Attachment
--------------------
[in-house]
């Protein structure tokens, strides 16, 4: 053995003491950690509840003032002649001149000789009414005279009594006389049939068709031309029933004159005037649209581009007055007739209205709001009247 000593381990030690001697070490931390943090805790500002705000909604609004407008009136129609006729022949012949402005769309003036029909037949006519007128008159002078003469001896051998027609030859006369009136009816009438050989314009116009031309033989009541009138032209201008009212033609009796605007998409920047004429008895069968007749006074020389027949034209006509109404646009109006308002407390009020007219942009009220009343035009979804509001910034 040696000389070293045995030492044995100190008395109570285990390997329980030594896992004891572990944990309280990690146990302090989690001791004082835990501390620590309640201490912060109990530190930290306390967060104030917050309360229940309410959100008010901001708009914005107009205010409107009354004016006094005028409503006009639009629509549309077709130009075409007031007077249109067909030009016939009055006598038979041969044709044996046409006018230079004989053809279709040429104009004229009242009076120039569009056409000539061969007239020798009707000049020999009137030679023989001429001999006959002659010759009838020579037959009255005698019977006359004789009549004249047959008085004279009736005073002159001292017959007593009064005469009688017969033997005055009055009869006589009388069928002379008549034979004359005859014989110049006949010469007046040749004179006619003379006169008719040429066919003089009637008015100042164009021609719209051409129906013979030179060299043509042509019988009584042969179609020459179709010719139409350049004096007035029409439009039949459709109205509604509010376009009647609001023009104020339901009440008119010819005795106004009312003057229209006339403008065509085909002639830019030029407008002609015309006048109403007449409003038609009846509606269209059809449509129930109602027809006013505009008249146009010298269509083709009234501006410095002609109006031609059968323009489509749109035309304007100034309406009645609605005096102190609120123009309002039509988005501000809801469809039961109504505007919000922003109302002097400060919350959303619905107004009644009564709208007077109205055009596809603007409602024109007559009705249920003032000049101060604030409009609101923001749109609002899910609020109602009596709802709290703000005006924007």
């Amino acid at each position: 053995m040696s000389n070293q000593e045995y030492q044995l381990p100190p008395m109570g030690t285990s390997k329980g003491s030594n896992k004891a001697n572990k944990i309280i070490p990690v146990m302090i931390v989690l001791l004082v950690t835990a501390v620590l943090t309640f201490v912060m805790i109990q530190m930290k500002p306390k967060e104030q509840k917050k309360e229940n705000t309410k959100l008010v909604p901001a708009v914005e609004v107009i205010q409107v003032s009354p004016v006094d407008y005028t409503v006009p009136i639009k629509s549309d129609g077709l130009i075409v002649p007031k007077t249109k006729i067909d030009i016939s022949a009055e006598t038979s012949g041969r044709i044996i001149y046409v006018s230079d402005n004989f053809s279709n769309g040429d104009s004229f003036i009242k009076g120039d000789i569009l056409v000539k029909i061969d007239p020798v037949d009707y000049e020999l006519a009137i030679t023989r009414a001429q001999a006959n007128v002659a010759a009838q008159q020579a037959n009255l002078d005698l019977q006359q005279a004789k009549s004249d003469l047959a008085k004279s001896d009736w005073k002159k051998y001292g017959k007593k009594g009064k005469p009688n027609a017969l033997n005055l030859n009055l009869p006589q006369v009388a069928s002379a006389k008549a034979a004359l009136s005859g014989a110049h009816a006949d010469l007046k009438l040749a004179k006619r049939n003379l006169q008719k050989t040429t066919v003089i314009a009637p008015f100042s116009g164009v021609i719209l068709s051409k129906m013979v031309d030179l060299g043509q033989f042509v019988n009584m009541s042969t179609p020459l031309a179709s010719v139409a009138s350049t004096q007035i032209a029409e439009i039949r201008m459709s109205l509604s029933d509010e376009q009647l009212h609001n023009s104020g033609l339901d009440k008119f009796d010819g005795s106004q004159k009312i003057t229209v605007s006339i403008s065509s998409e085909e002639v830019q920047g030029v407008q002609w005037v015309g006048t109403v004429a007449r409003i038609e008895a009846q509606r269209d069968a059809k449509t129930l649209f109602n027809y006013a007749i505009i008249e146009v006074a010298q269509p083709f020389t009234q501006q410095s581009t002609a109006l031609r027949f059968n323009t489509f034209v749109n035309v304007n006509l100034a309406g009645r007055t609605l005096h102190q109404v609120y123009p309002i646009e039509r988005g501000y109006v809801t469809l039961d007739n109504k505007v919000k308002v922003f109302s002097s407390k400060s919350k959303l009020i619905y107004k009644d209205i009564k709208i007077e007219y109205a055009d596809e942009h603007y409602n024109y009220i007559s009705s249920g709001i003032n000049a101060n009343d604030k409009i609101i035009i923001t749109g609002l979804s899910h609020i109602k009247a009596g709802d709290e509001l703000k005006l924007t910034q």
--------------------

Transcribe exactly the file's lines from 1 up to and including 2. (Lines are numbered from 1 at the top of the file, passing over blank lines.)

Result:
[in-house]
């Protein structure tokens, strides 16, 4: 053995003491950690509840003032002649001149000789009414005279009594006389049939068709031309029933004159005037649209581009007055007739209205709001009247 000593381990030690001697070490931390943090805790500002705000909604609004407008009136129609006729022949012949402005769309003036029909037949006519007128008159002078003469001896051998027609030859006369009136009816009438050989314009116009031309033989009541009138032209201008009212033609009796605007998409920047004429008895069968007749006074020389027949034209006509109404646009109006308002407390009020007219942009009220009343035009979804509001910034 040696000389070293045995030492044995100190008395109570285990390997329980030594896992004891572990944990309280990690146990302090989690001791004082835990501390620590309640201490912060109990530190930290306390967060104030917050309360229940309410959100008010901001708009914005107009205010409107009354004016006094005028409503006009639009629509549309077709130009075409007031007077249109067909030009016939009055006598038979041969044709044996046409006018230079004989053809279709040429104009004229009242009076120039569009056409000539061969007239020798009707000049020999009137030679023989001429001999006959002659010759009838020579037959009255005698019977006359004789009549004249047959008085004279009736005073002159001292017959007593009064005469009688017969033997005055009055009869006589009388069928002379008549034979004359005859014989110049006949010469007046040749004179006619003379006169008719040429066919003089009637008015100042164009021609719209051409129906013979030179060299043509042509019988009584042969179609020459179709010719139409350049004096007035029409439009039949459709109205509604509010376009009647609001023009104020339901009440008119010819005795106004009312003057229209006339403008065509085909002639830019030029407008002609015309006048109403007449409003038609009846509606269209059809449509129930109602027809006013505009008249146009010298269509083709009234501006410095002609109006031609059968323009489509749109035309304007100034309406009645609605005096102190609120123009309002039509988005501000809801469809039961109504505007919000922003109302002097400060919350959303619905107004009644009564709208007077109205055009596809603007409602024109007559009705249920003032000049101060604030409009609101923001749109609002899910609020109602009596709802709290703000005006924007």